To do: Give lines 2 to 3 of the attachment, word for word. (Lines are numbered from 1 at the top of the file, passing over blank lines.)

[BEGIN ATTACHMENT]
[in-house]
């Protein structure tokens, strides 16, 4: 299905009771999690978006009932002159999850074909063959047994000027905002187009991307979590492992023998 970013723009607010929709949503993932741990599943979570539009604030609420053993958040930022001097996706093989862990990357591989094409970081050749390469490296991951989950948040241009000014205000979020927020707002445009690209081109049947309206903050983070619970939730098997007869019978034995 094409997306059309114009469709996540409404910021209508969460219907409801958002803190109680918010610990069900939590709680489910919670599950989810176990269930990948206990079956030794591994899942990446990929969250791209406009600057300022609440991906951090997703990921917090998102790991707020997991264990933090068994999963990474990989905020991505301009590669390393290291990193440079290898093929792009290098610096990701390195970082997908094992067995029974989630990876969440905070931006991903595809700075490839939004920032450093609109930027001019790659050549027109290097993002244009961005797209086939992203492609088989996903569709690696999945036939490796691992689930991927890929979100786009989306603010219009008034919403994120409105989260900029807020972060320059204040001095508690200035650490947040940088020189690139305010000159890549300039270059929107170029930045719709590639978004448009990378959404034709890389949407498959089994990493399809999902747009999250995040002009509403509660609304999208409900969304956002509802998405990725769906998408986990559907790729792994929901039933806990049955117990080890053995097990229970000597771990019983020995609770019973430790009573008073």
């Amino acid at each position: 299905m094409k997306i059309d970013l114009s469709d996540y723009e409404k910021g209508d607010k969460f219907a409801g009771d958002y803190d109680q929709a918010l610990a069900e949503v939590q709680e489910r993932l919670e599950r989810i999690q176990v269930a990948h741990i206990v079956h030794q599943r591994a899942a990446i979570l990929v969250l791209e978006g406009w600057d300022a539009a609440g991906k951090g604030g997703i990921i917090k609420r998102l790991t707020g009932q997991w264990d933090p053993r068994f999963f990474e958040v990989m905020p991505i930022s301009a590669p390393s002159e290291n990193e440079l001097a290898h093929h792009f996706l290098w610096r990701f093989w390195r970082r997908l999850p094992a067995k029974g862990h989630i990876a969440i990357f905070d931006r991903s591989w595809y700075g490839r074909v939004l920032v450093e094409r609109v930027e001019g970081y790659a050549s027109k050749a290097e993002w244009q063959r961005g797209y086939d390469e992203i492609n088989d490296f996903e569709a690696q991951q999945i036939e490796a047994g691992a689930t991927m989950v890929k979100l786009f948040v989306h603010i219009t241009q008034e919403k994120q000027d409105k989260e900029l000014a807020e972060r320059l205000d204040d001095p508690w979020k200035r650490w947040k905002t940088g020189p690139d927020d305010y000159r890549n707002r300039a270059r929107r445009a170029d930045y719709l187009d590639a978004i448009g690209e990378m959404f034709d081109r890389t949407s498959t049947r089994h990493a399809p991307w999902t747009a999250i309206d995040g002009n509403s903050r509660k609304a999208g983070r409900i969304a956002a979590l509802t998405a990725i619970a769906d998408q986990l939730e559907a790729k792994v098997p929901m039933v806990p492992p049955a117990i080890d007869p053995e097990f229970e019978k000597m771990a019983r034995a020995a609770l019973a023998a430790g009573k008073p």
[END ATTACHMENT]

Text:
């Protein structure tokens, strides 16, 4: 299905009771999690978006009932002159999850074909063959047994000027905002187009991307979590492992023998 970013723009607010929709949503993932741990599943979570539009604030609420053993958040930022001097996706093989862990990357591989094409970081050749390469490296991951989950948040241009000014205000979020927020707002445009690209081109049947309206903050983070619970939730098997007869019978034995 094409997306059309114009469709996540409404910021209508969460219907409801958002803190109680918010610990069900939590709680489910919670599950989810176990269930990948206990079956030794591994899942990446990929969250791209406009600057300022609440991906951090997703990921917090998102790991707020997991264990933090068994999963990474990989905020991505301009590669390393290291990193440079290898093929792009290098610096990701390195970082997908094992067995029974989630990876969440905070931006991903595809700075490839939004920032450093609109930027001019790659050549027109290097993002244009961005797209086939992203492609088989996903569709690696999945036939490796691992689930991927890929979100786009989306603010219009008034919403994120409105989260900029807020972060320059204040001095508690200035650490947040940088020189690139305010000159890549300039270059929107170029930045719709590639978004448009990378959404034709890389949407498959089994990493399809999902747009999250995040002009509403509660609304999208409900969304956002509802998405990725769906998408986990559907790729792994929901039933806990049955117990080890053995097990229970000597771990019983020995609770019973430790009573008073």
């Amino acid at each position: 299905m094409k997306i059309d970013l114009s469709d996540y723009e409404k910021g209508d607010k969460f219907a409801g009771d958002y803190d109680q929709a918010l610990a069900e949503v939590q709680e489910r993932l919670e599950r989810i999690q176990v269930a990948h741990i206990v079956h030794q599943r591994a899942a990446i979570l990929v969250l791209e978006g406009w600057d300022a539009a609440g991906k951090g604030g997703i990921i917090k609420r998102l790991t707020g009932q997991w264990d933090p053993r068994f999963f990474e958040v990989m905020p991505i930022s301009a590669p390393s002159e290291n990193e440079l001097a290898h093929h792009f996706l290098w610096r990701f093989w390195r970082r997908l999850p094992a067995k029974g862990h989630i990876a969440i990357f905070d931006r991903s591989w595809y700075g490839r074909v939004l920032v450093e094409r609109v930027e001019g970081y790659a050549s027109k050749a290097e993002w244009q063959r961005g797209y086939d390469e992203i492609n088989d490296f996903e569709a690696q991951q999945i036939e490796a047994g691992a689930t991927m989950v890929k979100l786009f948040v989306h603010i219009t241009q008034e919403k994120q000027d409105k989260e900029l000014a807020e972060r320059l205000d204040d001095p508690w979020k200035r650490w947040k905002t940088g020189p690139d927020d305010y000159r890549n707002r300039a270059r929107r445009a170029d930045y719709l187009d590639a978004i448009g690209e990378m959404f034709d081109r890389t949407s498959t049947r089994h990493a399809p991307w999902t747009a999250i309206d995040g002009n509403s903050r509660k609304a999208g983070r409900i969304a956002a979590l509802t998405a990725i619970a769906d998408q986990l939730e559907a790729k792994v098997p929901m039933v806990p492992p049955a117990i080890d007869p053995e097990f229970e019978k000597m771990a019983r034995a020995a609770l019973a023998a430790g009573k008073p």